The October 1 suicide bombing outside Turkey’s parliament marked the first terrorist attack on Ankara in years. The Kurdistan Workers’ Party (PKK), which has led a decades-long insurgency in Turkey’s south-east and is labelled a terror group by Turkey, the US and the EU, claimed responsibility for the attack, prompting Ankara to strike PKK facilities in northern Iraq that same evening.
Days later, Turkey said the attackers had entered the country from Syria and that it would launch an extensive assault on the Syrian Democratic Forces (SDF), which is aligned with the PKK and has since 2015 been the key fighting force in the US-led coalition to combat ISIS.
As Ankara began bombing north-eastern Syria, Turkish Foreign Minister Hakan Fidan urged third parties to “stay away” – a not-so-subtle warning to the US. Some 24 hours later, an American fighter jet shot down a Turkish drone, marking the first-ever direct military engagement between Nato allies.
Then, as analysts wondered how Turkey and the US had come to the cusp of conflict in Syria, hundreds of Hamas militants launched an unprecedented assault on Israel, spurring a new war in the Middle East and underscoring, once again, Ankara’s complicated position on terror.
A little more than a year ago, I described Turkey and the West’s contrasting takes on terrorism as akin to an MC Escher drawing.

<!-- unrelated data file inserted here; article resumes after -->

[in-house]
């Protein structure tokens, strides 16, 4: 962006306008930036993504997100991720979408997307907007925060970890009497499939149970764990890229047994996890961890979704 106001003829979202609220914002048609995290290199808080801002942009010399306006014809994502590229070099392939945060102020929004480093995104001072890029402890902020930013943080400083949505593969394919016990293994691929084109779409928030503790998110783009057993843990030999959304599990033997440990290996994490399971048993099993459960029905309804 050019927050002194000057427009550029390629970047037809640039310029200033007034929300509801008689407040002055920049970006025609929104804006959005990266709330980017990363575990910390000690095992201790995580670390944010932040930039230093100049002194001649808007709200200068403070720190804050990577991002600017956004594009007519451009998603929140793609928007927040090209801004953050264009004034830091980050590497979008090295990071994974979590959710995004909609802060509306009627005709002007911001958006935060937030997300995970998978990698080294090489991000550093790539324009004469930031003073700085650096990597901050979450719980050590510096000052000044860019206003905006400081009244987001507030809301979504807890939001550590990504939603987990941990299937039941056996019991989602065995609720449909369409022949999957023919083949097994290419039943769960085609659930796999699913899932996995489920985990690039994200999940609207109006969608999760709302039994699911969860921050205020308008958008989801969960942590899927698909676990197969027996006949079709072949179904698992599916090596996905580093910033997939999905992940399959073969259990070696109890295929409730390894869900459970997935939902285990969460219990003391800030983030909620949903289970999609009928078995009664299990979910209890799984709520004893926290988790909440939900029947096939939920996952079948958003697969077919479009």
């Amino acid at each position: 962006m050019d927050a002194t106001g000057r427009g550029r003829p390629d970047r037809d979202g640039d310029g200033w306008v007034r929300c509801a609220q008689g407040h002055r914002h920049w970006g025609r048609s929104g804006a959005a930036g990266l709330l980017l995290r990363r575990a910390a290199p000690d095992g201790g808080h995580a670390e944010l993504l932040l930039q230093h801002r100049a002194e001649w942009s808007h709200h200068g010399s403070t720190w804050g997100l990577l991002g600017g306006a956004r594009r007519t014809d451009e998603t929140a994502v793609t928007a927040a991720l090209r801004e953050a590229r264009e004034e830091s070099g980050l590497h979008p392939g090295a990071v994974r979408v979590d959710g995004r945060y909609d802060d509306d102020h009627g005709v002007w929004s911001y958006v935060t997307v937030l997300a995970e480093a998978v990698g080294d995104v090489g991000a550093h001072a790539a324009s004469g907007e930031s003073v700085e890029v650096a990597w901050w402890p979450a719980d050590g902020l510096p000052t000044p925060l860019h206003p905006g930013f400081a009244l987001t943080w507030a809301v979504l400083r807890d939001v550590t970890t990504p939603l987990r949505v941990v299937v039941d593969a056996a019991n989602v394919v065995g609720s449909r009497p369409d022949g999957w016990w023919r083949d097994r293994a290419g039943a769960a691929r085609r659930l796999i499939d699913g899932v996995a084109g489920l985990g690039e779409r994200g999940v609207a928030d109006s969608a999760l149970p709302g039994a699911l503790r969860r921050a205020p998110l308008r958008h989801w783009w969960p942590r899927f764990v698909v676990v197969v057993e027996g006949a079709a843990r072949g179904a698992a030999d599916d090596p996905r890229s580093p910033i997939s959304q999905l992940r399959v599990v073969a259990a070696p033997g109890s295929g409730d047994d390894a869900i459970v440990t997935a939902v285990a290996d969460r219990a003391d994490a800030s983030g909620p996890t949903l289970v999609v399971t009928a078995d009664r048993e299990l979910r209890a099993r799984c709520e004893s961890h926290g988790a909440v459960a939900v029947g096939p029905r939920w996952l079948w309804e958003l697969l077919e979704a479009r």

We might start with Muslim Brotherhood-inspired Hamas. It’s labelled a terrorist outfit by the US, EU and much of the West, but Turkey continues to host Hamas command centres in Istanbul, despite Israeli complaints.
In north-eastern Syria, western states valourise SDF successes against ISIS while Ankara persistently urges the US cut ties with its nemesis, the SDF/PKK. This same issue is holding up Sweden’s Nato membership: Stockholm views independence-minded Kurds in Sweden as activists while Ankara, again, sees terrorists and demands action.
Turkey has long been pushing the envelope with the 900-or-so US troops supporting the SDF. In April, a Turkish drone strike in northern Iraq targeted a convoy that included US troops and SDF leader Mazloum Abdi. And last November, a Turkish drone strike on SDF headquarters came within a few hundred metres of US forces.
The latest incident began much the same way. As Turkey bombed Hasakah province early last Thursday, several strikes fell near a US base, sending US troops scurrying into bunkers. US officials said they called the Turkish military to warn against attacks inside its restricted zone. When another Turkish drone buzzed past, a US commander ordered it to be shot down.
Tit-for-tat threats shot across social media as Turkey watchers tensed, fearing a long-expected escalation. “Those who dare test our resolve will meet the fate of those we have dealt with in the past,” Turkey’s communications chief Fahrettin Altun warned on X. But then, suddenly, the anger receded.
The US calmly reaffirmed its right to self-defence and the Pentagon described the shoot-down as “regrettable”. Turkey’s Foreign Affairs Ministry downplayed the strike, blaming “different technical assessments”. US Defence Secretary Lloyd Austin spoke with his Turkish counterpart, Yasar Guler, urging de-escalation. But Mr Fidan reportedly called his US counterpart, Secretary of State Anthony Blinken, to make clear that the US must cut ties with armed Syrian Kurds.